Conclusions

In this study we showed that small molecules mimicking TCPTP-α1 interaction can be used as TCPTP agonists. These data provide the first proof-of-concept description of the use of high-throughput screening to identify small molecule PTP activators that could function as RTK antagonists in cells.

Original languageEnglish
Article number7
Number of pages12
JournalBMC Cancer
Volume10
DOIs
Publication statusPublished - 2010
MoE publication typeA1 Journal article-refereed

Fingerprint

Non-Receptor Type 2 Protein Tyrosine Phosphatase
Receptor Protein-Tyrosine Kinases
Vascular Endothelial Growth Factor A
Non-Receptor Protein Tyrosine Phosphatases
Phosphorylation
Activator Appliances
Spermidine
Integrins
Tail
Neoplasms
Endothelial Cells
Fibroblasts
Molecular Weight
Western Blotting

Cite this

Mattila, E., Marttila, H., Sahlberg, N., Kohonen, P., Tähtinen, S., Halonen, P., ... Ivaska, J. (2010). Inhibition of receptor tyrosine kinase signalling by small molecule agonist of T-cell protein tyrosine phosphatase. BMC Cancer, 10, [7]. https://doi.org/10.1186/1471-2407-10-7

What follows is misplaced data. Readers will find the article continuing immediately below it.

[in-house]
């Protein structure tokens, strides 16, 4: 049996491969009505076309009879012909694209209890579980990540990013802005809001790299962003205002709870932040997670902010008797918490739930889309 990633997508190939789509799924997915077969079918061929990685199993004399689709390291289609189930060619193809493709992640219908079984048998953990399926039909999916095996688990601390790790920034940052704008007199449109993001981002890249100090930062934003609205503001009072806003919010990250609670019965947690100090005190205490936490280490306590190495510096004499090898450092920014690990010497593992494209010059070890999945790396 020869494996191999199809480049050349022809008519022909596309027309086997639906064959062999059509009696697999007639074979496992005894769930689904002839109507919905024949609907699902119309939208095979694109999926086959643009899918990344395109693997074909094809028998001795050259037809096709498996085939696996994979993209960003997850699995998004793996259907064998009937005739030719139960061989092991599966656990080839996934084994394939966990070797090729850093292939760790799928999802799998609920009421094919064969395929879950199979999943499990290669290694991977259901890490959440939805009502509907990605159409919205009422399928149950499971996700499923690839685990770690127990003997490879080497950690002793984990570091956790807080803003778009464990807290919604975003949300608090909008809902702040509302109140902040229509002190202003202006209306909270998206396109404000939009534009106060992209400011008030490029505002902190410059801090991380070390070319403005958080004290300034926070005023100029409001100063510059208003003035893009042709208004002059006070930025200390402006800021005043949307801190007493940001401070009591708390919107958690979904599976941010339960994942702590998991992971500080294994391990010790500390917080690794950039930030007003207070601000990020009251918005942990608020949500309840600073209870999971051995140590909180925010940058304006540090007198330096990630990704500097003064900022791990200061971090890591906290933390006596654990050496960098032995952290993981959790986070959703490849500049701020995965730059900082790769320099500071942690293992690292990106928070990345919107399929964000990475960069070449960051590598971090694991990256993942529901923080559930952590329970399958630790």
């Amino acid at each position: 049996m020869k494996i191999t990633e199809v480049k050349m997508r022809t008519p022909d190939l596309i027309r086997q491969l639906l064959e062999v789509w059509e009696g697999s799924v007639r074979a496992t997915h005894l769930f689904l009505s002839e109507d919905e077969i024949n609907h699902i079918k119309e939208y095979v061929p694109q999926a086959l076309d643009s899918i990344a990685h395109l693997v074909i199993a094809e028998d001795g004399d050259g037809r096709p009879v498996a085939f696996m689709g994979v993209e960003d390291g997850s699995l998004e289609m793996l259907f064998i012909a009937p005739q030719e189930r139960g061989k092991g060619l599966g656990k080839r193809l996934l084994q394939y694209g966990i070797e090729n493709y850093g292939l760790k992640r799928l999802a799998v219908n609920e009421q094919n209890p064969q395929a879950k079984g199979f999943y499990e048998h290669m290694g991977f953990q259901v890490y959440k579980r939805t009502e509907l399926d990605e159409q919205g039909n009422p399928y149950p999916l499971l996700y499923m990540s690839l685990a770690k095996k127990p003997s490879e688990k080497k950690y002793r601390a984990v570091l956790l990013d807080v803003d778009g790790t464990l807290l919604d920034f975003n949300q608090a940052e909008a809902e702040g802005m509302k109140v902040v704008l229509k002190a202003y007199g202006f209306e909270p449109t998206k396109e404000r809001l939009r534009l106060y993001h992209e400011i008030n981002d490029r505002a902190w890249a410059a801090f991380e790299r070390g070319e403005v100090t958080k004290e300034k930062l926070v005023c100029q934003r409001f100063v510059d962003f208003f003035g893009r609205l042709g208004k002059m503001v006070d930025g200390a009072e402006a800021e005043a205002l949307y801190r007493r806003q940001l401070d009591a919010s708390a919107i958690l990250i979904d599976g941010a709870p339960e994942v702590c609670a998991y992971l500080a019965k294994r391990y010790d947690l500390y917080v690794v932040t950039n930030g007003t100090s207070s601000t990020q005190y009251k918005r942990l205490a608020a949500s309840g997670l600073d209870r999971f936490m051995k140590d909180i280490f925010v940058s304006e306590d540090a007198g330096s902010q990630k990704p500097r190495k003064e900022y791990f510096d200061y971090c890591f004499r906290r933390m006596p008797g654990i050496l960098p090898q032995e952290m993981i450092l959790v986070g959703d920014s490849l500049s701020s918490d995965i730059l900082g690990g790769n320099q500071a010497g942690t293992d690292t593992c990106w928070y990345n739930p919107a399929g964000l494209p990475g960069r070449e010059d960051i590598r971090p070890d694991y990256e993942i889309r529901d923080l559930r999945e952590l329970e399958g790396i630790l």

Mattila, Elina ; Marttila, Heidi ; Sahlberg, Niko ; Kohonen, Pekka ; Tähtinen, Siri ; Halonen, Pasi ; Perälä, Merja ; Ivaska, Johanna. / Inhibition of receptor tyrosine kinase signalling by small molecule agonist of T-cell protein tyrosine phosphatase. In: BMC Cancer. 2010 ; Vol. 10.
@article{894e74488d254eb9882bc57aed82fbdf,
title = "Inhibition of receptor tyrosine kinase signalling by small molecule agonist of T-cell protein tyrosine phosphatase",